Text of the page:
Madrid Palaces  

  The Royal Palace  

  Palacio de las Cortes  

  Senate Palace  

  Casa de las Siete Chimeneas  

  Casa de Cisneros  

  Casa de los Lujanes  

  Casa de la Villa  

  Palacio de Abrantes  

  Palacio de Santa Cruz  

  Palacio de Uceda  

  Palacio de Cristal  

  Palacio de Velázquez  

  Palacio de Villahermosa  

  Churches  

  Monuments  


Casa de Cisneros

Casa de Cisneros, Madrid

Casa de Cisneros at number 4, Plaza de la Villa, was built in 1537 by the nephew of Cardinal Cisneros, the man who founded the University of Alcalá. Benito Jiménez de Cisneros, the nephew, built Casa de Cisneros on the southern side of the wonderfully peaceful and quiet Plaza de la Villa in the historic centre of Madrid to the west of the city centre.

A striking statue of Álvaro de Bazán standing on a white pedestal occupies the central part of Plaza de la Villa. Bazán was commander of the ill-fated Spanish Armada, known as the Invincible Armada in Spain. The pedestal was designed by the architect, Miguel Aguado, and the statue was created by sculptor, Mariano Benlliure. The combined pedestal and statue stand an impressive three metres tall.

Casa de Cisneros is the second oldest building in Plaza de la Villa. The Torre de los Lujanes is the oldest structure in the square, and probably the oldest building in Madrid. Parts of it date back to the early 15th century. Casa de Cisneros has a Plateresque decorative frontage design. This is a style derived from the late Gothic period of Castile, and the example at Casa de Cisneros is almost unique in Madrid.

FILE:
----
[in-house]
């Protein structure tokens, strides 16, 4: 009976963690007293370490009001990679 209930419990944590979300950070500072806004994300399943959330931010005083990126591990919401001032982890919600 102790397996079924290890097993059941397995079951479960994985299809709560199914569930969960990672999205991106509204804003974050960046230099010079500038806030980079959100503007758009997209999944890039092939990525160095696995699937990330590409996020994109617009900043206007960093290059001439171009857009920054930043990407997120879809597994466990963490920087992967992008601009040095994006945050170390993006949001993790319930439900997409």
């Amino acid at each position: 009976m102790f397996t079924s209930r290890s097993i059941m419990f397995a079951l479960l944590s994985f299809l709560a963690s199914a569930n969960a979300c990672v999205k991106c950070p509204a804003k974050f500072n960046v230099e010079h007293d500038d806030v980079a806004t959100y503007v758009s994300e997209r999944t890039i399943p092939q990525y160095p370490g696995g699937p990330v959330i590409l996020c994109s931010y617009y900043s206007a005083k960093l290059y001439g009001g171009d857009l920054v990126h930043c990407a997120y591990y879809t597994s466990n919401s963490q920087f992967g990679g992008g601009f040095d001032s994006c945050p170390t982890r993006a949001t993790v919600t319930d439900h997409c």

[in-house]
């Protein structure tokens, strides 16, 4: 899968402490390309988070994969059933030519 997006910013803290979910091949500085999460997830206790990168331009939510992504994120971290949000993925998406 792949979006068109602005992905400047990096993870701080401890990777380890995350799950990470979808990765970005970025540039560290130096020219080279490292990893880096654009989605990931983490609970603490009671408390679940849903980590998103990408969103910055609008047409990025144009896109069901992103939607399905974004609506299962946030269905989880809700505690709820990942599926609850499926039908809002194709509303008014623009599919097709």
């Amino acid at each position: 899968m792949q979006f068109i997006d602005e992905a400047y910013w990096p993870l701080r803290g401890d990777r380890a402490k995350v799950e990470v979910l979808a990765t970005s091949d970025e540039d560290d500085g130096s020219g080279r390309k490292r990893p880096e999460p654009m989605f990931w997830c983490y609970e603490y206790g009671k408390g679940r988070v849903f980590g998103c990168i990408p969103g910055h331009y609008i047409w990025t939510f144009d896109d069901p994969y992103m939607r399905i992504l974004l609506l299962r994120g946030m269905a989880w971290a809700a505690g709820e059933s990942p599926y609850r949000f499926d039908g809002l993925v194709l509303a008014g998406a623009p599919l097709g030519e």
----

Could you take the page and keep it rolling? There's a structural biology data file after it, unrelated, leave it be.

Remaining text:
The building is located at the southside of the square and can be seen in the photograph above together with the Casa de la Villa, which is to its right. In 1590 it served as a refuge and prison for Antonio Pérez who was fleeing from Philip II. Pérez was secretary to the king and he spent some time imprisoned in the house. A stunning collection of tapestries can also be found housed in Casa de Cisneros.

Ramon Narvaez Maria y Campos, first Duke of Valencia, a military man and a politician of Spain, once lived in Casa de Cisneros. He is one of the more famous people who died there. His death was on April 23rd 1868.

In the early 20th century, two architects, Bellido and Luis Gonzalez, did some restoration work on Casa de Cisneros. They also created an arched passageway that connects between Casa de Cisneros and Casa de la Villa.

You may visit Plaza de la Villa and Casa de Cisneros by the Madrid Metro. The Opera station, lines 2 and 5, is the nearest, and a short distance to the north. Sol, lines 1, 2 and 3, a little further away to the east, is also within reasonable walking distance. City bus number 3 will also take you there.

 

 

 

Copyright © GoMadrid.com.